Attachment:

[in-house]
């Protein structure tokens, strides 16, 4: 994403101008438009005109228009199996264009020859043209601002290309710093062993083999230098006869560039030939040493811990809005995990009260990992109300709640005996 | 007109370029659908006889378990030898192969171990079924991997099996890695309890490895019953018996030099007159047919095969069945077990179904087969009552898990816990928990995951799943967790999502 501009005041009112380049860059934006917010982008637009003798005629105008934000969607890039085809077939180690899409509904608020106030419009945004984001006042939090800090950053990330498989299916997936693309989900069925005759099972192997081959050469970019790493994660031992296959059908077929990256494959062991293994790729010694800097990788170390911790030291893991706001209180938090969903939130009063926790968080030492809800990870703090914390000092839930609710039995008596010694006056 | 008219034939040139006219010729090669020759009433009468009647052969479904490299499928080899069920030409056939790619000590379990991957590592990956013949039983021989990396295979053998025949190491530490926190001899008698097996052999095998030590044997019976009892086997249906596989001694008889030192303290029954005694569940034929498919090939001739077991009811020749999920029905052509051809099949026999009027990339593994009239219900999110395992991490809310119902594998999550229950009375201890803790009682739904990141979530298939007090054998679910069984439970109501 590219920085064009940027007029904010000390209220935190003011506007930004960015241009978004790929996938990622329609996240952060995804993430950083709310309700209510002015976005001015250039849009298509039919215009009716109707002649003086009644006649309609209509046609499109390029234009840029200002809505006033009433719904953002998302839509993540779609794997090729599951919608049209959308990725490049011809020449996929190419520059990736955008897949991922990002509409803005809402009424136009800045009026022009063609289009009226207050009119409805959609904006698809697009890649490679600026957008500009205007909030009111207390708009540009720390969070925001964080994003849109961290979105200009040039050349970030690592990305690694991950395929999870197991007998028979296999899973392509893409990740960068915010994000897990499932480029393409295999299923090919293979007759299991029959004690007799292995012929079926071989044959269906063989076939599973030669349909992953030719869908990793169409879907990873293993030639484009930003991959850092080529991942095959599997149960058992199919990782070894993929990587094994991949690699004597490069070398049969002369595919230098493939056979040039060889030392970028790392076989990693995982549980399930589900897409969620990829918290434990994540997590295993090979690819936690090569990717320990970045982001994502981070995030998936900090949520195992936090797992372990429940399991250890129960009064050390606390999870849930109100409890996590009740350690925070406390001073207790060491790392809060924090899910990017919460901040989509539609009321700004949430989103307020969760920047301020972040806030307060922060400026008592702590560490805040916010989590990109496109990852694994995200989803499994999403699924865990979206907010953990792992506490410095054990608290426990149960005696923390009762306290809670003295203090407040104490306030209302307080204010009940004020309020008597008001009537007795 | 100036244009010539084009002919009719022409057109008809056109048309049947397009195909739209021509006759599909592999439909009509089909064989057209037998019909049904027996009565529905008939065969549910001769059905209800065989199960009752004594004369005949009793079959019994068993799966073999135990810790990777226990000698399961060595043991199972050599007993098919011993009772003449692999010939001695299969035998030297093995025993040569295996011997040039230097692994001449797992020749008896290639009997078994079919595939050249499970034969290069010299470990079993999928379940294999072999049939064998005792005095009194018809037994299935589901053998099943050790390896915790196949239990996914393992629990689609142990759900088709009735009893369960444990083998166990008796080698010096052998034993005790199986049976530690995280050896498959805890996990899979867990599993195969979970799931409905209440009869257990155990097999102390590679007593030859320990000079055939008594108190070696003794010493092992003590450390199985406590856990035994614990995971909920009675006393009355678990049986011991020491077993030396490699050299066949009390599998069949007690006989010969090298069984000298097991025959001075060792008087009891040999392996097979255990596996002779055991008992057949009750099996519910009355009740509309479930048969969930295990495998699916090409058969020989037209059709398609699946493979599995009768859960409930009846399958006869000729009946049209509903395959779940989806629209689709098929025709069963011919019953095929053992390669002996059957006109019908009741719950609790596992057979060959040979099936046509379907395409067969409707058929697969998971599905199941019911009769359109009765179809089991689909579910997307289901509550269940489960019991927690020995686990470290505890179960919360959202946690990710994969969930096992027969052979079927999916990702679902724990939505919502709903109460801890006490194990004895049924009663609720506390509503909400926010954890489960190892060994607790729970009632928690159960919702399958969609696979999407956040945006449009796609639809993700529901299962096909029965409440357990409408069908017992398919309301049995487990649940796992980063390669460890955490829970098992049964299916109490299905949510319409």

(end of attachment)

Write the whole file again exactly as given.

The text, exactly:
[in-house]
């Protein structure tokens, strides 16, 4: 994403101008438009005109228009199996264009020859043209601002290309710093062993083999230098006869560039030939040493811990809005995990009260990992109300709640005996 | 007109370029659908006889378990030898192969171990079924991997099996890695309890490895019953018996030099007159047919095969069945077990179904087969009552898990816990928990995951799943967790999502 501009005041009112380049860059934006917010982008637009003798005629105008934000969607890039085809077939180690899409509904608020106030419009945004984001006042939090800090950053990330498989299916997936693309989900069925005759099972192997081959050469970019790493994660031992296959059908077929990256494959062991293994790729010694800097990788170390911790030291893991706001209180938090969903939130009063926790968080030492809800990870703090914390000092839930609710039995008596010694006056 | 008219034939040139006219010729090669020759009433009468009647052969479904490299499928080899069920030409056939790619000590379990991957590592990956013949039983021989990396295979053998025949190491530490926190001899008698097996052999095998030590044997019976009892086997249906596989001694008889030192303290029954005694569940034929498919090939001739077991009811020749999920029905052509051809099949026999009027990339593994009239219900999110395992991490809310119902594998999550229950009375201890803790009682739904990141979530298939007090054998679910069984439970109501 590219920085064009940027007029904010000390209220935190003011506007930004960015241009978004790929996938990622329609996240952060995804993430950083709310309700209510002015976005001015250039849009298509039919215009009716109707002649003086009644006649309609209509046609499109390029234009840029200002809505006033009433719904953002998302839509993540779609794997090729599951919608049209959308990725490049011809020449996929190419520059990736955008897949991922990002509409803005809402009424136009800045009026022009063609289009009226207050009119409805959609904006698809697009890649490679600026957008500009205007909030009111207390708009540009720390969070925001964080994003849109961290979105200009040039050349970030690592990305690694991950395929999870197991007998028979296999899973392509893409990740960068915010994000897990499932480029393409295999299923090919293979007759299991029959004690007799292995012929079926071989044959269906063989076939599973030669349909992953030719869908990793169409879907990873293993030639484009930003991959850092080529991942095959599997149960058992199919990782070894993929990587094994991949690699004597490069070398049969002369595919230098493939056979040039060889030392970028790392076989990693995982549980399930589900897409969620990829918290434990994540997590295993090979690819936690090569990717320990970045982001994502981070995030998936900090949520195992936090797992372990429940399991250890129960009064050390606390999870849930109100409890996590009740350690925070406390001073207790060491790392809060924090899910990017919460901040989509539609009321700004949430989103307020969760920047301020972040806030307060922060400026008592702590560490805040916010989590990109496109990852694994995200989803499994999403699924865990979206907010953990792992506490410095054990608290426990149960005696923390009762306290809670003295203090407040104490306030209302307080204010009940004020309020008597008001009537007795 | 100036244009010539084009002919009719022409057109008809056109048309049947397009195909739209021509006759599909592999439909009509089909064989057209037998019909049904027996009565529905008939065969549910001769059905209800065989199960009752004594004369005949009793079959019994068993799966073999135990810790990777226990000698399961060595043991199972050599007993098919011993009772003449692999010939001695299969035998030297093995025993040569295996011997040039230097692994001449797992020749008896290639009997078994079919595939050249499970034969290069010299470990079993999928379940294999072999049939064998005792005095009194018809037994299935589901053998099943050790390896915790196949239990996914393992629990689609142990759900088709009735009893369960444990083998166990008796080698010096052998034993005790199986049976530690995280050896498959805890996990899979867990599993195969979970799931409905209440009869257990155990097999102390590679007593030859320990000079055939008594108190070696003794010493092992003590450390199985406590856990035994614990995971909920009675006393009355678990049986011991020491077993030396490699050299066949009390599998069949007690006989010969090298069984000298097991025959001075060792008087009891040999392996097979255990596996002779055991008992057949009750099996519910009355009740509309479930048969969930295990495998699916090409058969020989037209059709398609699946493979599995009768859960409930009846399958006869000729009946049209509903395959779940989806629209689709098929025709069963011919019953095929053992390669002996059957006109019908009741719950609790596992057979060959040979099936046509379907395409067969409707058929697969998971599905199941019911009769359109009765179809089991689909579910997307289901509550269940489960019991927690020995686990470290505890179960919360959202946690990710994969969930096992027969052979079927999916990702679902724990939505919502709903109460801890006490194990004895049924009663609720506390509503909400926010954890489960190892060994607790729970009632928690159960919702399958969609696979999407956040945006449009796609639809993700529901299962096909029965409440357990409408069908017992398919309301049995487990649940796992980063390669460890955490829970098992049964299916109490299905949510319409």